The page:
It can be deduced from this definition that, apart from the professionals and their communication with their patients, adherence also depends on the psychological connotations, experiences and knowledge of the patients themselves. Those people at risk of fragility fracture should take the opportunity to take informed decisions about their care and treatment, in collaboration with the health professionals treating them. If the patient is in agreement, the families and carers should have the opportunity to participate in the decisions about the patient’s treatment and care. The families and the carers should also have the information and support they need.
Good communication between health professionals and their patients is essential. This should be supported by written information based on the evidence, which suit the patients’ needs and which should be culturally appropriate. It should also be accessible to those with additional needs such as physical, sensory or learning disabilities.
In short, in primary health care new paradigms are being opened up in relation to the management of a chronic disease, as is osteoporosis, in which the patients, in their environment, and the professionals involved should be jointly responsible for the development of their disease. It is known that a well-informed patient and a high degree of empathy with their family doctor enables an improvement in the doctor-patient relationship and, therefore, brings better health outcomes27.
The health professionals face new challenges in improving therapeutic efficiency at this first level of care. For this reason they must carry out an effective selection of patients according to their risk (we ought not to forget that most patients with fractures are older, polymedicated and with multiple comorbidities and, up until now, not included in clinical trials), as well as the costs associated with their treatment and hospitalisation. In view of what lies ahead, this requires the establishment of protocols and guides to clinical practice agreed among the scientific societies in primary and specialised care (called “guides to guides”, given the multidisciplinary nature of treatment in this pathology) and based on scientific evidence, which provide those aforementioned elements, creating integrated multidisciplinary educational programmes for the management of osteoporosis which allow the continuous updating and perfecting of the skills of doctors in primary care through active training programmes based on28:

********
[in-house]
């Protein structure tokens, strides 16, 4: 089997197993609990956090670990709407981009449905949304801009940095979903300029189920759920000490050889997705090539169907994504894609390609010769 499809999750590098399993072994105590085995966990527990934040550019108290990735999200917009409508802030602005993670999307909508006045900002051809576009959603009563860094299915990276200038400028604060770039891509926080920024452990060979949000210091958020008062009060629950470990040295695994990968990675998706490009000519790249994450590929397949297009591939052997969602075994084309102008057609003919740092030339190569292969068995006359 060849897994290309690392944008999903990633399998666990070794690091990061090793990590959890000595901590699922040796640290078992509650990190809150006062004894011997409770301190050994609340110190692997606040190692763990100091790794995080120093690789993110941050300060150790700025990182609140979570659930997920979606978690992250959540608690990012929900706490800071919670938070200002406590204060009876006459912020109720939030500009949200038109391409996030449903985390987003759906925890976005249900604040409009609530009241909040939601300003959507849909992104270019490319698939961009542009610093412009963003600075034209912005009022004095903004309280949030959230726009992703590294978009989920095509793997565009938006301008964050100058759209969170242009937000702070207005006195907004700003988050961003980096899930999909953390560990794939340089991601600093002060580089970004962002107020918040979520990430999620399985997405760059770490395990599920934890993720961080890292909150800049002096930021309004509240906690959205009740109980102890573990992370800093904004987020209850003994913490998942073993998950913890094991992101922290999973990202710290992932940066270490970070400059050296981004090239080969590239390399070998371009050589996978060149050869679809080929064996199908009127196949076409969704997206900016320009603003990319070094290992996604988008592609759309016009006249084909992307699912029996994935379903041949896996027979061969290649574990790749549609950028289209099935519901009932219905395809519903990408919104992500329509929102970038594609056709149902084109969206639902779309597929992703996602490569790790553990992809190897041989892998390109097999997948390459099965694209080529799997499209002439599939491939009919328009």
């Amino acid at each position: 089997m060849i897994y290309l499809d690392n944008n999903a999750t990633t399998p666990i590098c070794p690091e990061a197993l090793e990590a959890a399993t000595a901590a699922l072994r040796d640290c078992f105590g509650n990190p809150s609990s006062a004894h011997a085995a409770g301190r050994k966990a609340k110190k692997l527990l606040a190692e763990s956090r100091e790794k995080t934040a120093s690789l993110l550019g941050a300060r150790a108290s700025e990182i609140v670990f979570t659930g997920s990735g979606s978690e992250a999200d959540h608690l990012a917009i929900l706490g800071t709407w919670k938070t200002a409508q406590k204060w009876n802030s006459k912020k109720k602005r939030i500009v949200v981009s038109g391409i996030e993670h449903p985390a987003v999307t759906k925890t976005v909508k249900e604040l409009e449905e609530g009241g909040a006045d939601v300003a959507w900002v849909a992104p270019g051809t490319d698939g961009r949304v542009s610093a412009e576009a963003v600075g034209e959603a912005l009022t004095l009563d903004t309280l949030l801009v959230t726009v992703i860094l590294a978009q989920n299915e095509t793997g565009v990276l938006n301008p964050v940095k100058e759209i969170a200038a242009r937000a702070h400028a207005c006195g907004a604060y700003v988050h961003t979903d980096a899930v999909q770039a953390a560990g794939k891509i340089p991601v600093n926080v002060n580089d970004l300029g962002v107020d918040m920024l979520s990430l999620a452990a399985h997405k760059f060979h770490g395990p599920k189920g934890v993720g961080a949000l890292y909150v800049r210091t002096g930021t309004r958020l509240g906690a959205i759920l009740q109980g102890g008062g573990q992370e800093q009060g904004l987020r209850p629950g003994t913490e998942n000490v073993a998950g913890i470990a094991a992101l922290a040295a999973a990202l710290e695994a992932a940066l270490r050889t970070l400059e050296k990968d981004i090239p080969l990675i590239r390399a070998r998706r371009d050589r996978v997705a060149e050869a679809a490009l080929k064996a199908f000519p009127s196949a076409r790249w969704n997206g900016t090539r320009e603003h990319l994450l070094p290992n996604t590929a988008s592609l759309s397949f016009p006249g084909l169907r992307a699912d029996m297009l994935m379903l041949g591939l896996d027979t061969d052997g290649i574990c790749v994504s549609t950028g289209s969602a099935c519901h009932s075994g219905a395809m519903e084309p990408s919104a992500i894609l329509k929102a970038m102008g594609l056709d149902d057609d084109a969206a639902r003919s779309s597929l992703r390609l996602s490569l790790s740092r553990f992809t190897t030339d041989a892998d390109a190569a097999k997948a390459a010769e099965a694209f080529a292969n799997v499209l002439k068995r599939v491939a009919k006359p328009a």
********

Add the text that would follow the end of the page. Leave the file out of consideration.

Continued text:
1. Diagnostic and therapeutic decision algorithms.
2. Criteria for referral/monitoring.
3. Instructions for improving compliance
4. Criteria for the quality of care, of treatments, of life.
5. Cost criteria with evaluation of information on the economic impact of osteoporosis and associated fractures on their revenue.
In the primary care sector we should be more active in the search for new diagnostics, essentially promoting the use of the FRAX® tool, in women who attend clinics with diseases in which there is documented a high comorbidity with osteoporosis.
It would seem to be essential to improve the quality of treatments of pluripathological and polymedicated patients, in whom new approaches, which incorporate the use of new drugs with demonstrable action on the risk of fracture and with widely-spaced doses, may help to resolve problems of adherence.
Throughout this process there will be key aspects of the management of osteoporosis, recommendations related to healthy lifestyles, diet, physical exercise, prior to the initiation of drug treatment, together with the need to emphasise that patients should take the recommended daily doses of vitamin D and calcium.
Declaration of conflict of interest: The authors declare that they have no conflicts of interest.